That’s a lot of Cs.
Having recently obtained a permit to carry concealed, I often think about the consequences of actually having to draw a firearm and pull the trigger. For a Christian, what is legal (and the legality of firing a gun that will likely kill another person has nearly as many gray areas as there are possible dangerous situations) is not always right–and sometimes vice-versa. I suppose the following could be taken as an exercise in self-justification. Nevertheless, besides the legality of carrying concealed weapons (firearms, specifically)–which vary from place to place, and the law of the particular jurisdiction ought to be obeyed: can Christians in good conscience carry a firearm which, if it is used for protection, will possibly or even likely result in the death of another human being?
The lines of disagreement are probably set out in advance. I would guess that those who are opposed to the death penalty or to war (“just” or not), or who identify themselves as pacifists, are unlikely to grant the premises from which I am working, and so also the conclusions. These lines have been drawn since the Reformation (at least), and are summed up in Augsburg Confession XVI:
Of Civil Affairs they teach that lawful civil ordinances are good works of God, and that it is right for Christians to bear civil office, to sit as judges, to judge matters by the Imperial and other existing laws, to award just punishments, to engage in just wars, to serve as soldiers, to make legal contracts, to hold property, to make oath when required by the magistrates, to marry a wife, to be given in marriage.
So if you’re an Anabaptist or one of their heirs, you’re probably not going to grant the first premise about the good of secular government and its protective abilities, let alone the later premises of an individual’s love for his neighbor.
But the state of the facts for Christians is that we have, on the one hand, the command not to murder and, on the other, we have the principle that the government has been given the sword to defend citizens against evil and punish the evildoer (Romans 13:4, particularly). But Romans 13 is not an isolated treatise on the role of government; it belongs within the wider context of “love each other” (13:8), which begins in 12:1 and goes to, at least, 14:23. The love of God for people is exercised through the governing authorities; that is, God protects His creation and His creatures by means of the ruler(s) of a given nation. Obviously, a particular ruler may not rule according to God’s will, and may in fact be the agent of wrongdoing. Even so, the intention of God for government remains. The abuse does not nullify the use.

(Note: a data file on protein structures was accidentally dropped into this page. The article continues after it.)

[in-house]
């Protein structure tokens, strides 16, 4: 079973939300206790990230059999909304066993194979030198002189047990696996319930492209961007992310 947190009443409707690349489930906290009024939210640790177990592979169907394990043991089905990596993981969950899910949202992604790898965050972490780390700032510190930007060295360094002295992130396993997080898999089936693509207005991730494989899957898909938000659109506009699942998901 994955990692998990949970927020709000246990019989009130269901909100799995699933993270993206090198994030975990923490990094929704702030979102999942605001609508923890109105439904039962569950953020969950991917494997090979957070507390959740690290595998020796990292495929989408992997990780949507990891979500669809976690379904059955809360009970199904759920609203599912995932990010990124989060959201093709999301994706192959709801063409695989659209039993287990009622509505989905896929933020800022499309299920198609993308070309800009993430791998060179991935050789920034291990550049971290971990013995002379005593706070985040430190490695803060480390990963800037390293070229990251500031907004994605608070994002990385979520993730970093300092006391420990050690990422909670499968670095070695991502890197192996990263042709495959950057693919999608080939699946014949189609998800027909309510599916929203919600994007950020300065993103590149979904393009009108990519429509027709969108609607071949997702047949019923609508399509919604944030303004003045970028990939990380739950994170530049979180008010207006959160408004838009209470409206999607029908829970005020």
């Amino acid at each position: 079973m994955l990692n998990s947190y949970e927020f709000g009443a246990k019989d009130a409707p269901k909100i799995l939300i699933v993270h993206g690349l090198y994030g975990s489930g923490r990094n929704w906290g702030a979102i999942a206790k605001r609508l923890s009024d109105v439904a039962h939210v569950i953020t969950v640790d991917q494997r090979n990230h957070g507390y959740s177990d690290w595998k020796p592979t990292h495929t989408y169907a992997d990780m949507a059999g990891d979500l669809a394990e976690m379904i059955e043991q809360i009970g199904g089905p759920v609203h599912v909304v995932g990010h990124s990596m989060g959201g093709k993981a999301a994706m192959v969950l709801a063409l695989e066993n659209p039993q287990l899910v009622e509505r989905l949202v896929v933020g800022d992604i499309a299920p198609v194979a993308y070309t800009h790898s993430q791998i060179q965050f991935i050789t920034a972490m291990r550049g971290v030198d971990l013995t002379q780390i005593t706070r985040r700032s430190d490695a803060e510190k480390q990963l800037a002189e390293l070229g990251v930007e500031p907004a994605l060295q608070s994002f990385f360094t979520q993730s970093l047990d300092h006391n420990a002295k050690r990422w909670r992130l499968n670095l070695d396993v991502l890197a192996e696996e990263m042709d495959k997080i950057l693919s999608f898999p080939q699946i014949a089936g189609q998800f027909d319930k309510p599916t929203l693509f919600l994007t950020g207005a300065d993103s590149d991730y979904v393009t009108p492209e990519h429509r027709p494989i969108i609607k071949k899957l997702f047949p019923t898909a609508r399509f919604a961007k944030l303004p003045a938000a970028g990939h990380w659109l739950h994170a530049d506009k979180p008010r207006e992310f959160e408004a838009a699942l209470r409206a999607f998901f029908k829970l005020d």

There is also no room for the individual to exercise revenge. “Vengeance is mine, I will repay,” God says (Romans 12:19; Hebrews 10:30).
The Gospel forbids private redress [in order that no one should interfere with the office of the magistrate], and Christ inculcates this so frequently with the design that the apostles should not think that they ought to seize the governments from those who held otherwise…Therefore private redress is prohibited not by advice, but by a command, Matt. 5:39; Rom. 12:19. Public redress, which is made through the office of the magistrate, is not advised against, but is commanded, and is a work of God, according to Paul, Rom. 13:1 sqq. Now the different kinds of public redress are legal decisions, capital punishment, wars, military service. It is manifest how incorrectly many writers have judged concerning these matters [some teachers have taught such pernicious errors that nearly all princes, lords, knights, servants regarded their proper estate as secular, ungodly, and damnable, etc. Nor can it be fully expressed in words what an unspeakable peril and damage has resulted from this to souls and consciences], because they were in the error that the Gospel is an external, new, and monastic form of government, and did not see that the Gospel brings eternal righteousness to hearts [teaches how a person is redeemed, before God and in his conscience, from sin, hell, and the devil], while it outwardly approves the civil state. [Apology of the Augsburg Confession XVI:59-60]